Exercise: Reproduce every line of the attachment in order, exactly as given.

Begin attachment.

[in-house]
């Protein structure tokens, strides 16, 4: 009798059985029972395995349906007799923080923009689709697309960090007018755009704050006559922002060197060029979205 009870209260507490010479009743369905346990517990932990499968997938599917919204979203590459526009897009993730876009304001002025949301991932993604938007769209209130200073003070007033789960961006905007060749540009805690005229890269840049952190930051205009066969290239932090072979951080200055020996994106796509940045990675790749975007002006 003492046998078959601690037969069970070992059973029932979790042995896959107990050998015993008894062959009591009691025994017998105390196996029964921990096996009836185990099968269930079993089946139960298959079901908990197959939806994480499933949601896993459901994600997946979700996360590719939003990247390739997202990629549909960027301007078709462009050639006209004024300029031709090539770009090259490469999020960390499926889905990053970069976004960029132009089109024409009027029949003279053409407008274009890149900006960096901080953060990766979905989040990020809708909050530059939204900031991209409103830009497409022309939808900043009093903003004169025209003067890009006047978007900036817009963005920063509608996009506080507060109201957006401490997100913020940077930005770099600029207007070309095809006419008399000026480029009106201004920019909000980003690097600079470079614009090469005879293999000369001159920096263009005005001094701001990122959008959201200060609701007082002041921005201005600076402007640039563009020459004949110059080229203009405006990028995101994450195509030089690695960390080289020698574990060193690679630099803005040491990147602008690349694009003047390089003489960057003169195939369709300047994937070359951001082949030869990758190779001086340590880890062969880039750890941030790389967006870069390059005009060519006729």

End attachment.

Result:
[in-house]
């Protein structure tokens, strides 16, 4: 009798059985029972395995349906007799923080923009689709697309960090007018755009704050006559922002060197060029979205 009870209260507490010479009743369905346990517990932990499968997938599917919204979203590459526009897009993730876009304001002025949301991932993604938007769209209130200073003070007033789960961006905007060749540009805690005229890269840049952190930051205009066969290239932090072979951080200055020996994106796509940045990675790749975007002006 003492046998078959601690037969069970070992059973029932979790042995896959107990050998015993008894062959009591009691025994017998105390196996029964921990096996009836185990099968269930079993089946139960298959079901908990197959939806994480499933949601896993459901994600997946979700996360590719939003990247390739997202990629549909960027301007078709462009050639006209004024300029031709090539770009090259490469999020960390499926889905990053970069976004960029132009089109024409009027029949003279053409407008274009890149900006960096901080953060990766979905989040990020809708909050530059939204900031991209409103830009497409022309939808900043009093903003004169025209003067890009006047978007900036817009963005920063509608996009506080507060109201957006401490997100913020940077930005770099600029207007070309095809006419008399000026480029009106201004920019909000980003690097600079470079614009090469005879293999000369001159920096263009005005001094701001990122959008959201200060609701007082002041921005201005600076402007640039563009020459004949110059080229203009405006990028995101994450195509030089690695960390080289020698574990060193690679630099803005040491990147602008690349694009003047390089003489960057003169195939369709300047994937070359951001082949030869990758190779001086340590880890062969880039750890941030790389967006870069390059005009060519006729």